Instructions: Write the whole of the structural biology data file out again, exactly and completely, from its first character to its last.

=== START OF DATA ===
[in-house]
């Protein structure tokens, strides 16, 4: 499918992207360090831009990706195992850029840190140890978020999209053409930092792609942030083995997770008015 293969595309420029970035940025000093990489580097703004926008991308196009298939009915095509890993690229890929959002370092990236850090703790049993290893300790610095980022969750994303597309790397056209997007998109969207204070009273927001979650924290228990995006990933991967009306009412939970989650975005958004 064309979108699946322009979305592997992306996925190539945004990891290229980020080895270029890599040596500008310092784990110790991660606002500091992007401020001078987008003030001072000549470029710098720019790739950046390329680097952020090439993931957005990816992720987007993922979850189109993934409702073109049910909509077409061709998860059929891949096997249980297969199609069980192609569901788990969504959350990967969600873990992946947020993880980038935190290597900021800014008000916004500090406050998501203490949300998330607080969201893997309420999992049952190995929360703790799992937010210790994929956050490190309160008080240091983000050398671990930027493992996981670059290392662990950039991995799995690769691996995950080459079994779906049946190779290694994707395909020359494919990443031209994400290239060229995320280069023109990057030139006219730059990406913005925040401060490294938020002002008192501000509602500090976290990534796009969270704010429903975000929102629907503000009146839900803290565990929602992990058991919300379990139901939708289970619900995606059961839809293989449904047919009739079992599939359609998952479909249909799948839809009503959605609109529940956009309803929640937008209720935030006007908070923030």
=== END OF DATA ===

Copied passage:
[in-house]
């Protein structure tokens, strides 16, 4: 499918992207360090831009990706195992850029840190140890978020999209053409930092792609942030083995997770008015 293969595309420029970035940025000093990489580097703004926008991308196009298939009915095509890993690229890929959002370092990236850090703790049993290893300790610095980022969750994303597309790397056209997007998109969207204070009273927001979650924290228990995006990933991967009306009412939970989650975005958004 064309979108699946322009979305592997992306996925190539945004990891290229980020080895270029890599040596500008310092784990110790991660606002500091992007401020001078987008003030001072000549470029710098720019790739950046390329680097952020090439993931957005990816992720987007993922979850189109993934409702073109049910909509077409061709998860059929891949096997249980297969199609069980192609569901788990969504959350990967969600873990992946947020993880980038935190290597900021800014008000916004500090406050998501203490949300998330607080969201893997309420999992049952190995929360703790799992937010210790994929956050490190309160008080240091983000050398671990930027493992996981670059290392662990950039991995799995690769691996995950080459079994779906049946190779290694994707395909020359494919990443031209994400290239060229995320280069023109990057030139006219730059990406913005925040401060490294938020002002008192501000509602500090976290990534796009969270704010429903975000929102629907503000009146839900803290565990929602992990058991919300379990139901939708289970619900995606059961839809293989449904047919009739079992599939359609998952479909249909799948839809009503959605609109529940956009309803929640937008209720935030006007908070923030």